About Gilliam Dandoy
Flemish still life painter.
Active between 1640 and 1652.
His first name is sometimes spelt “Guilliam”.
The Antwerp Painters’ Guild of Saint Luke recorded Dandoy as a pupil of the still life painter Frans Ykens (1601 – 1692) in 1640. Strangely enough he was never recorded there as a Master. He must probably have left the town.
Several of his signed still lifes, some of them dated, have been rediscovered. They show the influence of Joris van Son (1623 – 1667) and also of Jan Davidsz. de Heem (1606 – 1683/84).
It is clear that his unsigned works must go hidden under erroneous attributions to van Son, or even to both Jan Pauwel Gillemans the Elder and the Younger.
Other paintings have mistakenly been attributed to G. van Deynum. Ten signed paintings are known by him, but all of them with only the initials of his first name.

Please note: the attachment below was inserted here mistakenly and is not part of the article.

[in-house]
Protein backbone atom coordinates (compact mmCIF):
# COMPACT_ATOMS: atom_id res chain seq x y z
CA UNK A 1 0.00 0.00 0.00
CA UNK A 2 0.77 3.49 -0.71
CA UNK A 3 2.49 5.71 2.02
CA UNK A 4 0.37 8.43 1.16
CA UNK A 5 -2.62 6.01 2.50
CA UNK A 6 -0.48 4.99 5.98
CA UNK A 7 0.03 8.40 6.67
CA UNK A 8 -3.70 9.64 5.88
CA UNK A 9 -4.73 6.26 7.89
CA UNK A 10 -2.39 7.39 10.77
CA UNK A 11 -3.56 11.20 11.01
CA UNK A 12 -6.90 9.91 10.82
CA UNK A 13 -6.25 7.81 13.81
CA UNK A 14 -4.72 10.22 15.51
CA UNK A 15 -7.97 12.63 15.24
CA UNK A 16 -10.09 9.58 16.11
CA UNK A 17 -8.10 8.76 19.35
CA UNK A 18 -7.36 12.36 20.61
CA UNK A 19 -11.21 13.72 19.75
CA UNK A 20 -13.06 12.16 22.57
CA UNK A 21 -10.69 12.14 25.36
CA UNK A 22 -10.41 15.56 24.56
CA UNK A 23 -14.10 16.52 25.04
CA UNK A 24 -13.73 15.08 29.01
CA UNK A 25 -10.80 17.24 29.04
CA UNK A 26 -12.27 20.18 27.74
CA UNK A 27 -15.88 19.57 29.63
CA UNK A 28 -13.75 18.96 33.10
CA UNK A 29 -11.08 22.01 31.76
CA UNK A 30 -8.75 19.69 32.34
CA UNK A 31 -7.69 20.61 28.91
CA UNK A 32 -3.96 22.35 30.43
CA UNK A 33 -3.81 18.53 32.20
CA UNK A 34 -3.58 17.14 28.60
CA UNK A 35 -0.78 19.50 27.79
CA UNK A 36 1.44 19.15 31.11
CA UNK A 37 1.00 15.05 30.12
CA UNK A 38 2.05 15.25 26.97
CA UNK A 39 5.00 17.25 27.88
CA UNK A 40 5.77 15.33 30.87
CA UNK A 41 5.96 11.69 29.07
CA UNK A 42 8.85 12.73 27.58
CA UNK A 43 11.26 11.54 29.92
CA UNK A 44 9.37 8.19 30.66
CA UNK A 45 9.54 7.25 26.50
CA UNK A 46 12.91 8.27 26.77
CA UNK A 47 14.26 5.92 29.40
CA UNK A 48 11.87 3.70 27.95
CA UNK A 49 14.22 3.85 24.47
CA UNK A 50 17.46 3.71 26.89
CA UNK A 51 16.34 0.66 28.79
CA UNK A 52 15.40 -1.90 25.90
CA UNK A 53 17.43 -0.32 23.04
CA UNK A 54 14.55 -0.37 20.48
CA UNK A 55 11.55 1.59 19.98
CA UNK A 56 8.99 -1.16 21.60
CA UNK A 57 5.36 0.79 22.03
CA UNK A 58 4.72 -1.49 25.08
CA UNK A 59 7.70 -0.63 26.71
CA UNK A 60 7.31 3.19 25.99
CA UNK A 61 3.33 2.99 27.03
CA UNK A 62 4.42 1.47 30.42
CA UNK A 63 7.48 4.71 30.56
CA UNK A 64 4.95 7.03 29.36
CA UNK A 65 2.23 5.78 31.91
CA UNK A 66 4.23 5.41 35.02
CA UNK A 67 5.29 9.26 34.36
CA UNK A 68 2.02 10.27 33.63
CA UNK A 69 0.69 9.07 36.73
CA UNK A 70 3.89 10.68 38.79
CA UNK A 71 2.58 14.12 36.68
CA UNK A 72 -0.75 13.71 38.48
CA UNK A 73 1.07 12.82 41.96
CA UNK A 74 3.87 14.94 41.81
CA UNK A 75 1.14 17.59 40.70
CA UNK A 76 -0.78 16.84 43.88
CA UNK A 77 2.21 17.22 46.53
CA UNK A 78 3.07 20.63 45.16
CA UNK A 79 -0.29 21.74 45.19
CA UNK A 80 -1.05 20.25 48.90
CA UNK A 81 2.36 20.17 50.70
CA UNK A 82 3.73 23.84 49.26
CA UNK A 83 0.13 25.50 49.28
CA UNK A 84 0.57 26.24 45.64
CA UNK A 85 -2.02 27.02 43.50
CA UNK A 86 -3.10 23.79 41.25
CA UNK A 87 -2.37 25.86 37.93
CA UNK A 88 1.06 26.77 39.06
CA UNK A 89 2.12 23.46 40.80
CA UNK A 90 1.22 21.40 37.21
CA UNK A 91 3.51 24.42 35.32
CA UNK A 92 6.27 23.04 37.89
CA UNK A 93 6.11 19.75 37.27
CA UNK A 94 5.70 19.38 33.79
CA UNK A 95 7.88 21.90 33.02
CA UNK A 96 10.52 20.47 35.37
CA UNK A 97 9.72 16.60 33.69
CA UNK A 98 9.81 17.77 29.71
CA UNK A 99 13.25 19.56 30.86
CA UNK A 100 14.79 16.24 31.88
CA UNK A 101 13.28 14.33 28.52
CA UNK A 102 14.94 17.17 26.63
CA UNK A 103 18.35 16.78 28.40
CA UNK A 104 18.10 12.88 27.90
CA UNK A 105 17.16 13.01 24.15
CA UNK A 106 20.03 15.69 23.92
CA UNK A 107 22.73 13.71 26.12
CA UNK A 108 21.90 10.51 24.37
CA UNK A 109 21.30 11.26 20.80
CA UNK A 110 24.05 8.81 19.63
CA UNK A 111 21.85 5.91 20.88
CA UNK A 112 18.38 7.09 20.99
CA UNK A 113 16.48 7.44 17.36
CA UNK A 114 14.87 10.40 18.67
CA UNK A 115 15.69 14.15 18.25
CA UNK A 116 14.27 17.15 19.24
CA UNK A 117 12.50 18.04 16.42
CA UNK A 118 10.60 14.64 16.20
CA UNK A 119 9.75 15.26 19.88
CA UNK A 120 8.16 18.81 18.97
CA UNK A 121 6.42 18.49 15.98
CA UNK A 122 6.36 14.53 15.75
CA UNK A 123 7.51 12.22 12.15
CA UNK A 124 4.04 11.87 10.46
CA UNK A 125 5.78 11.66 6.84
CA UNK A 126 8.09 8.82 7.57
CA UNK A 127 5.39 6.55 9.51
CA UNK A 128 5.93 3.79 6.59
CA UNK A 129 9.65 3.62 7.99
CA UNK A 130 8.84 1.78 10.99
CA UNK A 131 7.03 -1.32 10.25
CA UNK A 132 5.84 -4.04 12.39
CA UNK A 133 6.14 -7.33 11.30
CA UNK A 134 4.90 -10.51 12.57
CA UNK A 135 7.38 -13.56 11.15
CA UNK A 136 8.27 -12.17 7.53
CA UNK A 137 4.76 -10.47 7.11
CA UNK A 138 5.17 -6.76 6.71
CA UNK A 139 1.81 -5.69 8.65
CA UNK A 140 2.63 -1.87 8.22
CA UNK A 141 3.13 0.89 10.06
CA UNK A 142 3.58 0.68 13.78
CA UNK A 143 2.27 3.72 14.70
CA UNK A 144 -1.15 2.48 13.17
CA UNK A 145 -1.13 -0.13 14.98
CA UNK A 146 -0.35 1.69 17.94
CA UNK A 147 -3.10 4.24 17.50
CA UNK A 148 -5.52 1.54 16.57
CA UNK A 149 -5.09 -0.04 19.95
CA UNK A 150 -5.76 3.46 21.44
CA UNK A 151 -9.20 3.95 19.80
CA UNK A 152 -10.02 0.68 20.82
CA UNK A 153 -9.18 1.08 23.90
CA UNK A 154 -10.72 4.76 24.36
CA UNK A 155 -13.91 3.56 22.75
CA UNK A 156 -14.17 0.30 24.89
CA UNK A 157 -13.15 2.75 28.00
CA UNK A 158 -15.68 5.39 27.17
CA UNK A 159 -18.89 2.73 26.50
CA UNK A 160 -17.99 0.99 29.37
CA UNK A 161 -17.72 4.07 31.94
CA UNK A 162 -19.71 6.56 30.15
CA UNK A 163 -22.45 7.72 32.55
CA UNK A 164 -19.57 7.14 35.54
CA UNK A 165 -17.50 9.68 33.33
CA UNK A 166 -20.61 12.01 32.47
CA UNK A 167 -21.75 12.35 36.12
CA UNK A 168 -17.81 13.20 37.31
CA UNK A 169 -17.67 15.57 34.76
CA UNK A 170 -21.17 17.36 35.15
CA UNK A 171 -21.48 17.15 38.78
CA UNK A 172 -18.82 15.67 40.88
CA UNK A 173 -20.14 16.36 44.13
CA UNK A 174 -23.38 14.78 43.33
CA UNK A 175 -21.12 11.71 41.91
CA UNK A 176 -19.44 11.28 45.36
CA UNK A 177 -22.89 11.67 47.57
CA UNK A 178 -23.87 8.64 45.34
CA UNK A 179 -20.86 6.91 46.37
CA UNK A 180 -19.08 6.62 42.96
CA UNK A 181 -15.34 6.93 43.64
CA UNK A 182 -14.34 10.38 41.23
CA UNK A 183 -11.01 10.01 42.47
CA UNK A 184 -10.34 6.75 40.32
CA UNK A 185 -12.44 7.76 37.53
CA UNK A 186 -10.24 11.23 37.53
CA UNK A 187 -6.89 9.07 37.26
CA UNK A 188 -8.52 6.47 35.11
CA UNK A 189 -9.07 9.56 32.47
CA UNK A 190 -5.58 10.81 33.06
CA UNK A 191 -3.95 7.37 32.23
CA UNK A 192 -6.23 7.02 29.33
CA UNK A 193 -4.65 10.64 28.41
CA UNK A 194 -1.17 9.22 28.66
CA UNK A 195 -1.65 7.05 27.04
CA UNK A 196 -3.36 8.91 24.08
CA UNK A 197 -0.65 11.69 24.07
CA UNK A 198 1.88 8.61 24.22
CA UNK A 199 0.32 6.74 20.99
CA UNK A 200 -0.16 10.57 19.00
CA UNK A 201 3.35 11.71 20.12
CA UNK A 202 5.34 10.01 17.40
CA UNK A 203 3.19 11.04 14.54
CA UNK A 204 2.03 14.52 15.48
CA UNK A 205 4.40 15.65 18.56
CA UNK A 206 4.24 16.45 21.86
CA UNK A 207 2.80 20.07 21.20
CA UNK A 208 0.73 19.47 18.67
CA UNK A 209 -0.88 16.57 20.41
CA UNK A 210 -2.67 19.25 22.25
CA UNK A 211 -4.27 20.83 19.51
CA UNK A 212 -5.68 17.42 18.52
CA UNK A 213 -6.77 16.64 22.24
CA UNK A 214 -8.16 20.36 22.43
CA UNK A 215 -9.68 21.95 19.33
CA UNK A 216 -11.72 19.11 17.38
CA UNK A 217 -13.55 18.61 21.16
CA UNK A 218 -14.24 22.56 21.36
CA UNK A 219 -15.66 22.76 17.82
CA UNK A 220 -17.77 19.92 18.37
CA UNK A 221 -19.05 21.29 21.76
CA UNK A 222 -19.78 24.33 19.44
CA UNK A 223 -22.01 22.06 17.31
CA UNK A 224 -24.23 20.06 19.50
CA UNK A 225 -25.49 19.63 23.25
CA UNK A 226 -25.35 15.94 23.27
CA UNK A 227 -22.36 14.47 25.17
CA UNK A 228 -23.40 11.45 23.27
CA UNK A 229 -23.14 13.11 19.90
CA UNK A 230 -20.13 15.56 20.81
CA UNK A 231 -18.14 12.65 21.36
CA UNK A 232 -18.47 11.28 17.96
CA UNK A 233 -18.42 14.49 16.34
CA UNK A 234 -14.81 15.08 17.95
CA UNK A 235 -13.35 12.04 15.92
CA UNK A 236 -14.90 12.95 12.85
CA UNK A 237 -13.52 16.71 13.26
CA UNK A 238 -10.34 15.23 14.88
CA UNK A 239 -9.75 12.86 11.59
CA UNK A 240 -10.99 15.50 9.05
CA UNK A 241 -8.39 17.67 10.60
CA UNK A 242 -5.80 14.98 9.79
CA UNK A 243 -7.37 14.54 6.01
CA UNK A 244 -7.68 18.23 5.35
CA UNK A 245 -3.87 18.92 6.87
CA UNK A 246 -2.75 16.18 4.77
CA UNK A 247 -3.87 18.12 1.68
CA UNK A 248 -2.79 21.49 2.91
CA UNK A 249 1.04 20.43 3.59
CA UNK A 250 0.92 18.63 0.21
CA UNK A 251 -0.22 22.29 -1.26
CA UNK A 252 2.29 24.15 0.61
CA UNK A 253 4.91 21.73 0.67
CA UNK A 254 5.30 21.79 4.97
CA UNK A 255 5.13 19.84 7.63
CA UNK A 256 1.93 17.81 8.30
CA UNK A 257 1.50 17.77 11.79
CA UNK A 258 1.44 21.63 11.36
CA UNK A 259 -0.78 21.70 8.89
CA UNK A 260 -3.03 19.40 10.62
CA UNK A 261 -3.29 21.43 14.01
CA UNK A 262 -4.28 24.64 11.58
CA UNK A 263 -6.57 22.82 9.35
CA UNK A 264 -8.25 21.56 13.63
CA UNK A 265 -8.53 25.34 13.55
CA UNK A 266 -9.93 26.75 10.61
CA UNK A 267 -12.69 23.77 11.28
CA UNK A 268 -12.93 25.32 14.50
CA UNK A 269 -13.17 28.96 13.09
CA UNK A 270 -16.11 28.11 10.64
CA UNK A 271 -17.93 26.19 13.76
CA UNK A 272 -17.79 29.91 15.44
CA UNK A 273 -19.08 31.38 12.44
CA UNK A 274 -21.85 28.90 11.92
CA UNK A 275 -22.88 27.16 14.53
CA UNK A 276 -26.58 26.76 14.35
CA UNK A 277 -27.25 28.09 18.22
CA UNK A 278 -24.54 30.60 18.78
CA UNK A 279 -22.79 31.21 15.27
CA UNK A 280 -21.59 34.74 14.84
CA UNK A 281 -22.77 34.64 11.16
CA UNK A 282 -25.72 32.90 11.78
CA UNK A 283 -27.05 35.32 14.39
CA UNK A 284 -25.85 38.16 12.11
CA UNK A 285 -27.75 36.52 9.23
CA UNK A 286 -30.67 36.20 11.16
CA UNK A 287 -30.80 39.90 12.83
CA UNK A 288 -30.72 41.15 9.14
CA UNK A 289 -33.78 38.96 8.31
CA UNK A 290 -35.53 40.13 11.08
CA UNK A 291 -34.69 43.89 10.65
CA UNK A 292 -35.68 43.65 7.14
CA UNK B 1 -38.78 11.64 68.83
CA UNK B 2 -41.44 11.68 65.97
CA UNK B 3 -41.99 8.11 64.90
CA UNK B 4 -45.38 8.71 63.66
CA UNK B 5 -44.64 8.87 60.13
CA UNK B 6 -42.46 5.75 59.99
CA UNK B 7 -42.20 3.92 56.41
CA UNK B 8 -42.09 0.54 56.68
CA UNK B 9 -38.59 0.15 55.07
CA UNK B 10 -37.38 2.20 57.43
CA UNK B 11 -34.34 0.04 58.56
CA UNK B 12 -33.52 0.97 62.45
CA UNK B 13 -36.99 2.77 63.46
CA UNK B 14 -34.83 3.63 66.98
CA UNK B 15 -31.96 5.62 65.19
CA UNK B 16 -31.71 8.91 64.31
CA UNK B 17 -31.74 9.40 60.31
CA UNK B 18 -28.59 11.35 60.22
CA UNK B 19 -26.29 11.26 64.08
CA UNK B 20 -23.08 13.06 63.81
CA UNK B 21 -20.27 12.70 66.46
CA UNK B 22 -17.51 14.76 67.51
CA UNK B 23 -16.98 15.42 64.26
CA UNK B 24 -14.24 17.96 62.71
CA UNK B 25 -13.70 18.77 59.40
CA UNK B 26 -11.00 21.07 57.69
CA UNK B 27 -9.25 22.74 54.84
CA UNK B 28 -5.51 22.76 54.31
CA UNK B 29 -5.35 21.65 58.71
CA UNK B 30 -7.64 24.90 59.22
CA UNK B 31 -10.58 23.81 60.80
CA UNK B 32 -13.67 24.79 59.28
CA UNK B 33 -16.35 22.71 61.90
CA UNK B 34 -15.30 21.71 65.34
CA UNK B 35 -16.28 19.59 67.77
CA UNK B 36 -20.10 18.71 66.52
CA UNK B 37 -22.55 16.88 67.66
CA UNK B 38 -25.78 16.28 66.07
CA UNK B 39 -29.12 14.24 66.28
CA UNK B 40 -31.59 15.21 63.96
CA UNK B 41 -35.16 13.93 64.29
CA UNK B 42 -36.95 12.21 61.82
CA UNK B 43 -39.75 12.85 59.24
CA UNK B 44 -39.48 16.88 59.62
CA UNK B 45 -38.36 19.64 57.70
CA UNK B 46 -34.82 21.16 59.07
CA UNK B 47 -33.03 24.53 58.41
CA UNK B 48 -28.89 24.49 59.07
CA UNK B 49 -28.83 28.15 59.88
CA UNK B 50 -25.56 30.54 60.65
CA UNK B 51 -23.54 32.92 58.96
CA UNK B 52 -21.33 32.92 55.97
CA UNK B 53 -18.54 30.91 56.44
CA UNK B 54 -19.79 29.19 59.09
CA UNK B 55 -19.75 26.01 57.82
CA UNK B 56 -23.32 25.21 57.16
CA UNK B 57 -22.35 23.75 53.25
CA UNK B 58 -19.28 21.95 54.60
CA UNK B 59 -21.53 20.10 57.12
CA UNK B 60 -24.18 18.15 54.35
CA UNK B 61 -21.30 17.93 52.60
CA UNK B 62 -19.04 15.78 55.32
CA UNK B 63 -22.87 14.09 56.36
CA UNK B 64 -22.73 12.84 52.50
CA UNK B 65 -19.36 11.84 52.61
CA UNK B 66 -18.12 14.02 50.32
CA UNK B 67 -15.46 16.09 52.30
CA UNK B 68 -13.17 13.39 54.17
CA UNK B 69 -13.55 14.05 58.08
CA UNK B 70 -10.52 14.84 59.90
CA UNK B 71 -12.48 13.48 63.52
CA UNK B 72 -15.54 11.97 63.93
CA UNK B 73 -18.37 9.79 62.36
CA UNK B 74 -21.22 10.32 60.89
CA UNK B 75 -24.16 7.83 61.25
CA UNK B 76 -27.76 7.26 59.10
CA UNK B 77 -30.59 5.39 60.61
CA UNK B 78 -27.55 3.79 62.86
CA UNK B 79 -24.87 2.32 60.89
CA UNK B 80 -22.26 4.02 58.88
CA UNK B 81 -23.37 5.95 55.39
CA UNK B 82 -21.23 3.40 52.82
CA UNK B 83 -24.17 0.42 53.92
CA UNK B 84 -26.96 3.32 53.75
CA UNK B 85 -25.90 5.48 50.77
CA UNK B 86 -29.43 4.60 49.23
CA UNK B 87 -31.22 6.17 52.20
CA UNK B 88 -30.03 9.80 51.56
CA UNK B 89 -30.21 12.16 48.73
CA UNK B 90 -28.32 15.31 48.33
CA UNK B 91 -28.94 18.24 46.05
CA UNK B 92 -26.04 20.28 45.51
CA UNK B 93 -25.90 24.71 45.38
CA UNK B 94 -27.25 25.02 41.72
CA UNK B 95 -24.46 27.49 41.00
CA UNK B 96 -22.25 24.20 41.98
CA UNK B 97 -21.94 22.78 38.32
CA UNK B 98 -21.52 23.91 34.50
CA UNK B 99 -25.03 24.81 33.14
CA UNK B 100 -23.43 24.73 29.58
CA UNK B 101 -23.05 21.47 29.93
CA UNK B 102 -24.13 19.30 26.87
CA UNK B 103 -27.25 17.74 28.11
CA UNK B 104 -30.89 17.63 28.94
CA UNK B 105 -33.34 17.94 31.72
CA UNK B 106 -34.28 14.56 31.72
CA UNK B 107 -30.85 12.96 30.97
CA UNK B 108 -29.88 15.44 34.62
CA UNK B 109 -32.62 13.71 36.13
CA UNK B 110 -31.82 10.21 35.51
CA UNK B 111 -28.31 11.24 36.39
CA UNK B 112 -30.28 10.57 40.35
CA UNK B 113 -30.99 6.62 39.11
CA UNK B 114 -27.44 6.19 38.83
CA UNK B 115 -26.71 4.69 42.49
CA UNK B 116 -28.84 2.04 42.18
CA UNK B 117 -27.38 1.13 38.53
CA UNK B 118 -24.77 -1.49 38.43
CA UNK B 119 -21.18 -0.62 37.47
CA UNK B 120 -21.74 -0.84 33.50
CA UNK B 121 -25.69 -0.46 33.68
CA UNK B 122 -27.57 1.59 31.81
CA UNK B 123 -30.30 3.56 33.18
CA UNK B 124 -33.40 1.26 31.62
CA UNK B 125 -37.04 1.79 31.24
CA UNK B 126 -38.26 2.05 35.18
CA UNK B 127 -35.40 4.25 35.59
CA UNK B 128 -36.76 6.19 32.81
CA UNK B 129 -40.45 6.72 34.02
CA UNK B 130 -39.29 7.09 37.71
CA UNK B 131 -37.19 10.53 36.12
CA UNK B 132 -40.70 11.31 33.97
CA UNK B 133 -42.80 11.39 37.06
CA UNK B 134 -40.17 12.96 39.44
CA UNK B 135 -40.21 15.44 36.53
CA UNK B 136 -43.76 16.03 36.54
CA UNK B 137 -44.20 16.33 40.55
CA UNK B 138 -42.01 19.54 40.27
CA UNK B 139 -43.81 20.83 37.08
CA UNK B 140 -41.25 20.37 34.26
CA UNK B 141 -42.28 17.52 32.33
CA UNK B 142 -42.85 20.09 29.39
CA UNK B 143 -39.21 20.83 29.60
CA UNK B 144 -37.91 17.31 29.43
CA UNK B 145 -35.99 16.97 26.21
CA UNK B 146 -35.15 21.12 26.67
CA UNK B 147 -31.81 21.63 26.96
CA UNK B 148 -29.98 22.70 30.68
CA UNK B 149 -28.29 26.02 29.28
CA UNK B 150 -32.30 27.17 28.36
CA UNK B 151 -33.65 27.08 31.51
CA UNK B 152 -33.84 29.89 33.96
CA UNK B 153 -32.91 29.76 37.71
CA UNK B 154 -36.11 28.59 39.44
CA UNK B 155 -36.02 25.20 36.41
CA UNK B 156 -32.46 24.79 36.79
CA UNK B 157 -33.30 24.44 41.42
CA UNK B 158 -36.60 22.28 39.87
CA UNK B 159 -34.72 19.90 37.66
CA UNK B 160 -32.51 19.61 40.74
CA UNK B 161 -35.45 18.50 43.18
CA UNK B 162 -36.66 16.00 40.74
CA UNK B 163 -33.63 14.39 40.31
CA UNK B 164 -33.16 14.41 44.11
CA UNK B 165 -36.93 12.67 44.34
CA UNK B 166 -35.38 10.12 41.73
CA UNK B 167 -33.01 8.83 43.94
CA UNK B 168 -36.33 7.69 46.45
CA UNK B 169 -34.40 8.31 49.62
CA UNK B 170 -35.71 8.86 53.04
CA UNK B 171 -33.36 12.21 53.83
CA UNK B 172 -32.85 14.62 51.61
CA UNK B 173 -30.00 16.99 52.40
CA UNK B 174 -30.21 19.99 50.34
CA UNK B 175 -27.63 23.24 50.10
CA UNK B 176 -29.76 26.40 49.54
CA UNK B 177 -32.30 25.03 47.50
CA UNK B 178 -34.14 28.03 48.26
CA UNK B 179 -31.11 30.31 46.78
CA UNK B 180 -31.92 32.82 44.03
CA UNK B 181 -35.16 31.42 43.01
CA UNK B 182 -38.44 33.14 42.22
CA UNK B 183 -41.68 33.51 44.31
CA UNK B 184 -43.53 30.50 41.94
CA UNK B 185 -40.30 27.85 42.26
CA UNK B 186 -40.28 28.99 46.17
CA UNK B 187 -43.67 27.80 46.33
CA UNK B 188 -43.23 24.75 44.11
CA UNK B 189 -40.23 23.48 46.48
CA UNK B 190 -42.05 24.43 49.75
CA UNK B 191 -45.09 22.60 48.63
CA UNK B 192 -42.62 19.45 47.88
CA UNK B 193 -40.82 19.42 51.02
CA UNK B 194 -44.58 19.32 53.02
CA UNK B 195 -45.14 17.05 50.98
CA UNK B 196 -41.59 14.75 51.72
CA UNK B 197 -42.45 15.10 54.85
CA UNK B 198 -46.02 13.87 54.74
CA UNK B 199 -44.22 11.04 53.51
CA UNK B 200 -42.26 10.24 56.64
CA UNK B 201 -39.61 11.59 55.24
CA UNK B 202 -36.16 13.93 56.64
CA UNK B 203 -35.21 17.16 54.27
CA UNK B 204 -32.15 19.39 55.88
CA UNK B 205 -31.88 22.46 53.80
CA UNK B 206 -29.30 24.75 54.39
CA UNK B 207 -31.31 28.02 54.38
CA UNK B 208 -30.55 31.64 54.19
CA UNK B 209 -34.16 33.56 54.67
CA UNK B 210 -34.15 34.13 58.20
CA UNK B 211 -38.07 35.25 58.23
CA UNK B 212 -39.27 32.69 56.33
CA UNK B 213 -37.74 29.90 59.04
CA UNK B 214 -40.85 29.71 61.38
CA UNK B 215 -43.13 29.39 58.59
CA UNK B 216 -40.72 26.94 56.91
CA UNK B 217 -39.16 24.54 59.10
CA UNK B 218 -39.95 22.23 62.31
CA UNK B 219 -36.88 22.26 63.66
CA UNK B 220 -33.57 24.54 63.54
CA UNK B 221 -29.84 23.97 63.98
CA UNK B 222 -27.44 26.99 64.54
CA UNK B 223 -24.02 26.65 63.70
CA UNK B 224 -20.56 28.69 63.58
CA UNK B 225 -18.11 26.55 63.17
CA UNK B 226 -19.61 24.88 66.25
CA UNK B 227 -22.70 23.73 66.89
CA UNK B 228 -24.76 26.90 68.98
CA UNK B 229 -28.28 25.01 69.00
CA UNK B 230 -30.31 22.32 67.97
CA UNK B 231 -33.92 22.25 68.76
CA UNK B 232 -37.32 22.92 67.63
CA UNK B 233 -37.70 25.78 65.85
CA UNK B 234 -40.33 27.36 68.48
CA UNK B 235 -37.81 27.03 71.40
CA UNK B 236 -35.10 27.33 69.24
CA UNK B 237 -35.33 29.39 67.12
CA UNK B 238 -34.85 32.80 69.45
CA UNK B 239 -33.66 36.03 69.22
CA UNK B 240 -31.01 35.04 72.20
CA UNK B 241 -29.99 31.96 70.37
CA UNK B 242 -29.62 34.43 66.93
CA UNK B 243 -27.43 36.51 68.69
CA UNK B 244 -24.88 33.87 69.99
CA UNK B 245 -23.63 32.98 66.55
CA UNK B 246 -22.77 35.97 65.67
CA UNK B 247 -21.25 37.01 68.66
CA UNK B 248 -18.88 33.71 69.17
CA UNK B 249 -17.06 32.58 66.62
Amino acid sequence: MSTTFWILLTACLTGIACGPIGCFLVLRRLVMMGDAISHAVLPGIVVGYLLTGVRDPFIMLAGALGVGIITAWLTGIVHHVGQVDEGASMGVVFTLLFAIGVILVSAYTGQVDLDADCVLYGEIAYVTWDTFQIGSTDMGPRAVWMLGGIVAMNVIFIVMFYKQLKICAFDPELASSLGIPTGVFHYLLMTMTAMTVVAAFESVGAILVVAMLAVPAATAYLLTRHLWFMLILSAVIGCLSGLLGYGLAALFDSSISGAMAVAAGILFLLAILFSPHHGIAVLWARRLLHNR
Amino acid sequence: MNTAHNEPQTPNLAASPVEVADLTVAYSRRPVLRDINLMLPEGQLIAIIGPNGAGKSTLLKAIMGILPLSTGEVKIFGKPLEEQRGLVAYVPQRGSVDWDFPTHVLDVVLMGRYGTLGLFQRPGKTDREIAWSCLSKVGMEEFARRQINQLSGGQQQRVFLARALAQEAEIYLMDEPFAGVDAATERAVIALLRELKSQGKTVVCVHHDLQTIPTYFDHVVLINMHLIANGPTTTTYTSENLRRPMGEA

About our painting
Until now Dandoy’s last dated work known was from 1652; it was sold at Sotheby’s London, 28/04/65. Our painting, dated 1654, is now his last dated work.
Typical of Dandoy is the use of clear light and colours and his rich, decorative arrangement of the still life elements.
Why should you buy this painting?
Because it is such a typical Baroque still life in which our painter simply demonstrates his qualities as an excellent painter:
- the reflection of light on such diverse surfaces as a glass of white wine, a silver beaker, a pewter plate, the oysters, the dark tablecloth or even on the grapes;
- the playful twist he gives to the lemon peel or to the vine.
Because it is one of Dandoy's few fully signed and dated paintings.